If you are unable to follow step 1 and 2 to get to the System Restore tab, try these options, in order, until one works:

    • Press WinKey + Break (The break key on a keyboard is normally around the scroll lock, home and page up key), this should open the system properties screen.
    • Click Start, click Run and type the following, followed by an enter: %WINDIR%\SYSTEM32\sysdm.cpl (Screen 3 & 4)
    • Click Start, click Run and type the following, followed by an enter: %WINDIR%\SYSTEM32\RESTORE\rstrui.exe, then click System Restore Settings. (Screen 3 & 5 & 6)
    • If this all fails, post back to whoever pointed you here for instructions or if you found these instructions on your own go here and post a topic detailing your problem.
  • Check the Turn off System Restore check box or check the Turn off System Restore on all drives check box. (Screen 2)
  • You will recieve a warning message, click Yes. Click apply and wait until the status for each drive turns from "Monitoring" to "Turned off".
  • Clear the Turn off System Restore check box or clear the Turn off System Restore on all drives check box.
  • Click apply and wait until the status for each drive turns from "Turned off" to "Monitoring".
You have now cleared your infected restore points and created a new clean restore point for your drives, Well Done!

Find the screens below, 1 to 6, from left to right (click the small images):

Posted Image------Posted Image------Posted Image------Posted Image------Posted Image------Posted Image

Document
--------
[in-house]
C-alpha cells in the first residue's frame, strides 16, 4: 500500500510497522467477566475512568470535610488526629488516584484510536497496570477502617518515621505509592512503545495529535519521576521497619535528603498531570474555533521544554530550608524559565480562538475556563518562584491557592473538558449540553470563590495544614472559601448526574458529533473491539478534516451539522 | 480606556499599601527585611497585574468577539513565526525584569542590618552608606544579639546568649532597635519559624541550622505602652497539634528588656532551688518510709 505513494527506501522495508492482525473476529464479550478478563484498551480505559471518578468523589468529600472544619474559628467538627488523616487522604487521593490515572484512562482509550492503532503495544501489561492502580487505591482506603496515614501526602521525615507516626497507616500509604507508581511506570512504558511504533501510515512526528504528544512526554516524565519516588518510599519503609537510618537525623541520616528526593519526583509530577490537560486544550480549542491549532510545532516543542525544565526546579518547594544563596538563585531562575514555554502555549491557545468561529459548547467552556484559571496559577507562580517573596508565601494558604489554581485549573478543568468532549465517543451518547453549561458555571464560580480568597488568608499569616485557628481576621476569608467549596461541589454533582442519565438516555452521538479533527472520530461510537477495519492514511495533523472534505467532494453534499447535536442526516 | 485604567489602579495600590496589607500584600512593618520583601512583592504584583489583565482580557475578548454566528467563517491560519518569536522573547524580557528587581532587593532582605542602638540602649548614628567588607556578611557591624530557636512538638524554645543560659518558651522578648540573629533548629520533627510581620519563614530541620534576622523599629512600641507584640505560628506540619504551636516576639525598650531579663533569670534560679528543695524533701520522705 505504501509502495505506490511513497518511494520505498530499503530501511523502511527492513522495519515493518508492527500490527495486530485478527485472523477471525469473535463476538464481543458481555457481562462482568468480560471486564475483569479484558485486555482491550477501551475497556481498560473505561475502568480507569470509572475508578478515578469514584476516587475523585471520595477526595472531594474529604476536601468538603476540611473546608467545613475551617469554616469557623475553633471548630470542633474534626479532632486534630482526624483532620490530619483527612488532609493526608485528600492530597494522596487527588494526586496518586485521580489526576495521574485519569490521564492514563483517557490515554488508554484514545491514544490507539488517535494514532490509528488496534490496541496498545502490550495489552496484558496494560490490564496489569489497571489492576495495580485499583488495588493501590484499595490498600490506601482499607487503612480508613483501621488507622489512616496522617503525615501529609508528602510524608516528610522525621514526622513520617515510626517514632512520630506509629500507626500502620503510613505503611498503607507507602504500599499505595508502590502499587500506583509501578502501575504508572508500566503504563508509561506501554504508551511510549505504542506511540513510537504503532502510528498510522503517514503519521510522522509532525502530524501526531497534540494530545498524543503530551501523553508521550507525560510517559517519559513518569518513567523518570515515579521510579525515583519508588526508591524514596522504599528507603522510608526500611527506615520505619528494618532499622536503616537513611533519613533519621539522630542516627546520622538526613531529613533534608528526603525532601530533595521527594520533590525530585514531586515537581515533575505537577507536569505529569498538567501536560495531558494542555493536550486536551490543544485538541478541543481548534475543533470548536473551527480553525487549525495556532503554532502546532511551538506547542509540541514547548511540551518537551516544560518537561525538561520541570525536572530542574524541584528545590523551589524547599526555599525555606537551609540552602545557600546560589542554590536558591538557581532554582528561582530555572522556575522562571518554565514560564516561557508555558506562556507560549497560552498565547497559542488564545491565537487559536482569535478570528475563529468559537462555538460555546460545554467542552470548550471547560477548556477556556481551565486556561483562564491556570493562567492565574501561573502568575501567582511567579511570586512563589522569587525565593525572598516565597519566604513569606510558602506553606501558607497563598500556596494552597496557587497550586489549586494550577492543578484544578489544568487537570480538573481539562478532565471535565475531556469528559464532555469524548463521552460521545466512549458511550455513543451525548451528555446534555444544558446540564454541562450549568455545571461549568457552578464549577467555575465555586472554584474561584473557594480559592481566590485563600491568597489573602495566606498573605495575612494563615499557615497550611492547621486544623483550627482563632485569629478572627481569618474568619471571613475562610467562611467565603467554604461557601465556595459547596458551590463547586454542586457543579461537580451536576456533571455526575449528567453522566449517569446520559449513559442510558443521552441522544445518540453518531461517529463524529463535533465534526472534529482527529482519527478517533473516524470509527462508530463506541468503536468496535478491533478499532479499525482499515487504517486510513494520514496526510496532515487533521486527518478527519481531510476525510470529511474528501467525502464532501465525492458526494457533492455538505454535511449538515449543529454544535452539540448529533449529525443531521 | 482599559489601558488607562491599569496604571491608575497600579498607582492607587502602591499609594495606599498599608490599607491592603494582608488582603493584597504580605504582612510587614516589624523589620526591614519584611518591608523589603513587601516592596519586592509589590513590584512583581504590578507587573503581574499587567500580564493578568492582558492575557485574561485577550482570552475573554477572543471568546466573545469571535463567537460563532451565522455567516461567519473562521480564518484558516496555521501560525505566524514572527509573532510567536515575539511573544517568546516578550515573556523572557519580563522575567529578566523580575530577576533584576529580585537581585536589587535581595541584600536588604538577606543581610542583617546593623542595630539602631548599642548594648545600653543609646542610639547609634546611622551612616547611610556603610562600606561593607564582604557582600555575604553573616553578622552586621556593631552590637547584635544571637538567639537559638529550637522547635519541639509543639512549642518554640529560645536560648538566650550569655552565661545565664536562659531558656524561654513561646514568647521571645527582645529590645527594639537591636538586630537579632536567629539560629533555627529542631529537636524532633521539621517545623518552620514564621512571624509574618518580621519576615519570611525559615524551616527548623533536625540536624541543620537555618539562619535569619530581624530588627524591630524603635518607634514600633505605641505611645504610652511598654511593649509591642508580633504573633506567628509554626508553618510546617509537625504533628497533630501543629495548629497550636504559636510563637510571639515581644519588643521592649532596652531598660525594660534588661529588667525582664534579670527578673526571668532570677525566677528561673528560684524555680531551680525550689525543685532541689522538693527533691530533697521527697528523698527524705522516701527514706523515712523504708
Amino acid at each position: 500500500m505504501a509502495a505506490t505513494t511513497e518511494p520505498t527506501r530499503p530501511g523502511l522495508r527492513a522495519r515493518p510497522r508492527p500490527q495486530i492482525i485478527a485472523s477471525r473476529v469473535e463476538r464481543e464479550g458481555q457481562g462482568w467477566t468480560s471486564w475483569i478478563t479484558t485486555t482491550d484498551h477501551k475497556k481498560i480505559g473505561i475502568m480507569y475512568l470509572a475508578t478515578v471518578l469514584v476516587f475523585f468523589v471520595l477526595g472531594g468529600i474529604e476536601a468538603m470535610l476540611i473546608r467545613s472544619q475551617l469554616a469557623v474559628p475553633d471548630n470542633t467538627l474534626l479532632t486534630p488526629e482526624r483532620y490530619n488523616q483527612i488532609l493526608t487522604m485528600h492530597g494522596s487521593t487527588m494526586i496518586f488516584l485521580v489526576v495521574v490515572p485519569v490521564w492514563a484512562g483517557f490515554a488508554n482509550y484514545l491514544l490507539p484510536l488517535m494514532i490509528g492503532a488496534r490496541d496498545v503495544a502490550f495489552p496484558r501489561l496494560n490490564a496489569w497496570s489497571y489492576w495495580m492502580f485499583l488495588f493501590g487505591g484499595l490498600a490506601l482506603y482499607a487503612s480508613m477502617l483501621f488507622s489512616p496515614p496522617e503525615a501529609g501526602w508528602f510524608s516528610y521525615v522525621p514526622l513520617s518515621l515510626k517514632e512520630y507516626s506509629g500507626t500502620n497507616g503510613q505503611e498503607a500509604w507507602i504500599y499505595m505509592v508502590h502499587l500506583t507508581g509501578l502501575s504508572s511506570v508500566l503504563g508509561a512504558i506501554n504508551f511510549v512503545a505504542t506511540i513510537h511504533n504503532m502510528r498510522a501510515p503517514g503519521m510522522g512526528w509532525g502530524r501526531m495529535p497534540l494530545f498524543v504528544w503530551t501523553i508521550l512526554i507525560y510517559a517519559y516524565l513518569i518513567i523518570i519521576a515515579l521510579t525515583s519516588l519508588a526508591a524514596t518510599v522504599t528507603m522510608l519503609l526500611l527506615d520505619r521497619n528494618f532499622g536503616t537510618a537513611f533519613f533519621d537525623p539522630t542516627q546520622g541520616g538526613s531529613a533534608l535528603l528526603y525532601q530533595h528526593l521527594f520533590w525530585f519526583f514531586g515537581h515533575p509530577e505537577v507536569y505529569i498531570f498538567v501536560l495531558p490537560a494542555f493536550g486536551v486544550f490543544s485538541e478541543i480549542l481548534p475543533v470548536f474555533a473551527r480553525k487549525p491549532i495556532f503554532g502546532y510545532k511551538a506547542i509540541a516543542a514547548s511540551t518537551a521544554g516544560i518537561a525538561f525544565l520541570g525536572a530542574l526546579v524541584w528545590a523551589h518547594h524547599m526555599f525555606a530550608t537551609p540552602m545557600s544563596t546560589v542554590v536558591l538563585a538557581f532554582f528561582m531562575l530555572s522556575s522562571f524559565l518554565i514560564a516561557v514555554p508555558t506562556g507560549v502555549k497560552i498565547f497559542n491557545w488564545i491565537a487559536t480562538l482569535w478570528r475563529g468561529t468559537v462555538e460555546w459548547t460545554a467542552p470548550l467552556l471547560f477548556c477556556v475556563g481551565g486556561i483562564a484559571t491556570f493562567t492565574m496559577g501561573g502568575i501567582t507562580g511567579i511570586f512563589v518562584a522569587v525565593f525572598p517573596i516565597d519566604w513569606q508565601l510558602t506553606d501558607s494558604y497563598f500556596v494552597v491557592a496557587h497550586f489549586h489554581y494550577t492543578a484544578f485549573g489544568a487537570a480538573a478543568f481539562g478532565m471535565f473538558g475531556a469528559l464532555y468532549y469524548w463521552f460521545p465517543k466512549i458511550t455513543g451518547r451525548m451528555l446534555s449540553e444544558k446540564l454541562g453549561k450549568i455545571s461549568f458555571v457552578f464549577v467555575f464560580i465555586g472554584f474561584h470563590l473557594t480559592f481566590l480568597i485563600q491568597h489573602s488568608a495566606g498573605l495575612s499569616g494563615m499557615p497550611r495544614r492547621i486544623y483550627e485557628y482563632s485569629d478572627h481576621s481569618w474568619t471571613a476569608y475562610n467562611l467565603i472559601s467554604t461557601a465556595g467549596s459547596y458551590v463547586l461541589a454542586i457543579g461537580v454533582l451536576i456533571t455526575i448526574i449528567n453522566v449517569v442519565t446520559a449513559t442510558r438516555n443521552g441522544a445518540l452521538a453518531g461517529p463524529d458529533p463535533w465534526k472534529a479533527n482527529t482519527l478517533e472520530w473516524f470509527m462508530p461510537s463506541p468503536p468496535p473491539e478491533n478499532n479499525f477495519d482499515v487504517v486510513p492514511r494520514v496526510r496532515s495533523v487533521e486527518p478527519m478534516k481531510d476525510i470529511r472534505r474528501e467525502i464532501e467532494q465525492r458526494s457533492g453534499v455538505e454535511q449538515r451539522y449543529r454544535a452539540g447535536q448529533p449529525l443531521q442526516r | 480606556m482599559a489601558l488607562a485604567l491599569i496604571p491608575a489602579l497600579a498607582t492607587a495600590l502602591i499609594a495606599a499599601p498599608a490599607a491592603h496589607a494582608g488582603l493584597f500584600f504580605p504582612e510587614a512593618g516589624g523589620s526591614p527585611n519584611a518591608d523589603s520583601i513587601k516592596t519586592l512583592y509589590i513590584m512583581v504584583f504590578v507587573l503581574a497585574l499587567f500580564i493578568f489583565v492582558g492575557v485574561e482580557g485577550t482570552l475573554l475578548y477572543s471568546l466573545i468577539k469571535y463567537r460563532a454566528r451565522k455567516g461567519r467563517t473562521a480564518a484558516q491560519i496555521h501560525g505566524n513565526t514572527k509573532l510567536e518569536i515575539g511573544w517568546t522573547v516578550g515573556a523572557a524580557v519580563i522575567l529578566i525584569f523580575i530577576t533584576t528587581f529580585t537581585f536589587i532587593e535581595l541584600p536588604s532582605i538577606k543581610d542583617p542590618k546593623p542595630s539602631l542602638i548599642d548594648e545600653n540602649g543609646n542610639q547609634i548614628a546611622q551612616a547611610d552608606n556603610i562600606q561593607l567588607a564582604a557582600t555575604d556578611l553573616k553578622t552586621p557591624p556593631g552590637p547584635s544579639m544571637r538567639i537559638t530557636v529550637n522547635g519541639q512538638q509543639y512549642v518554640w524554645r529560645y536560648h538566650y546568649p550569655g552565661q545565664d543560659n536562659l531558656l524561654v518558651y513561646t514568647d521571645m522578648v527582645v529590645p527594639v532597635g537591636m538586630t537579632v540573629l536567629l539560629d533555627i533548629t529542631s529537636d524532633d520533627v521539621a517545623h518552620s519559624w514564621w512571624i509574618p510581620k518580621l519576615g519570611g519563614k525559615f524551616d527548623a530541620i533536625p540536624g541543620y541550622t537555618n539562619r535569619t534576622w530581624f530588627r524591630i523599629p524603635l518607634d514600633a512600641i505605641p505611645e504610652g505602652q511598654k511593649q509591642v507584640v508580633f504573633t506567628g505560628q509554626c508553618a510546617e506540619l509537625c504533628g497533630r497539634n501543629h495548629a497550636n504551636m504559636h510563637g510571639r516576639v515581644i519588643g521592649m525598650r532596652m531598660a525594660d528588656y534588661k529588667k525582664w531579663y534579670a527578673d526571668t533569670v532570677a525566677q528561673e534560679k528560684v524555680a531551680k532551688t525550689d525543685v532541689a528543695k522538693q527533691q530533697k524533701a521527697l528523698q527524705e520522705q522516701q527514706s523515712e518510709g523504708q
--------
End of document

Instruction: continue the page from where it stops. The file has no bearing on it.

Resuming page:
Windows Vista (All versions) 
For clearing out the infected restore points and creating a new, clean one on Windows Vista follow these steps:

  • Click Start, right-click My Computer, and then click Properties. (Screen 1)
  • Click System Protection and confirm by clicking continue if asked to. (Screen 2)
    If you cannot get to the system protection screen this way, try the following:

    • Go to Start -> Control Panel -> System and Maintenance -> System, and click System Protection
    • Press WinKey + Break (The break key on a keyboard is normally around the scroll lock, home and page up key), this should open the system properties screen. Now go to the system protection tab.
    • Click Start, and in the search box type the following, followed by an enter: %WINDIR%\SYSTEM32\sysdm.cpl , Now go to the system protection tab. (Screen 3)
    • If this all fails, post back to whoever pointed you here for instructions or if you found these instructions on your own go here and post a topic detailing your problem.
  • The system protection screen pops up, clear the check box in front of every disk. (Screen 4)
  • A message box will pop up, click Turn System Restore Off.
  • The restore points are now cleared, let's turn system restore back on.
  • Check the check box in front of every disk and click apply.
  • Click Create and give a name for your restore point identifying it as a clean restore point (Example: AfterCleanRP) (Screen 3)
  • A message will pop up that the restore point was created successfully, click Ok and close all screens.
You have now cleared your infected restore points and created a new clean restore point for your drives, Well Done!

Find the screens below, 1 to 4, from left to right (click the small images):

Posted Image------Posted Image------Posted Image------Posted Image

 Windows 7 (All versions) 
For clearing out the infected restore points and creating a new, clean one on Windows 7 (All versions) follow these steps:

  • Click Start, right-click My Computer, and then click Properties. (Screen 1)
  • Click System Protection and confirm by clicking continue if asked to. (Screen 2)
    If you cannot get to the system protection screen this way, try the following until one works:

    • Go to Start -> Control Panel -> System and Security -> System, and click System Protection
    • Press WinKey + Break (The break key on a keyboard is normally around the scroll lock, home and page up key) and click System Protection.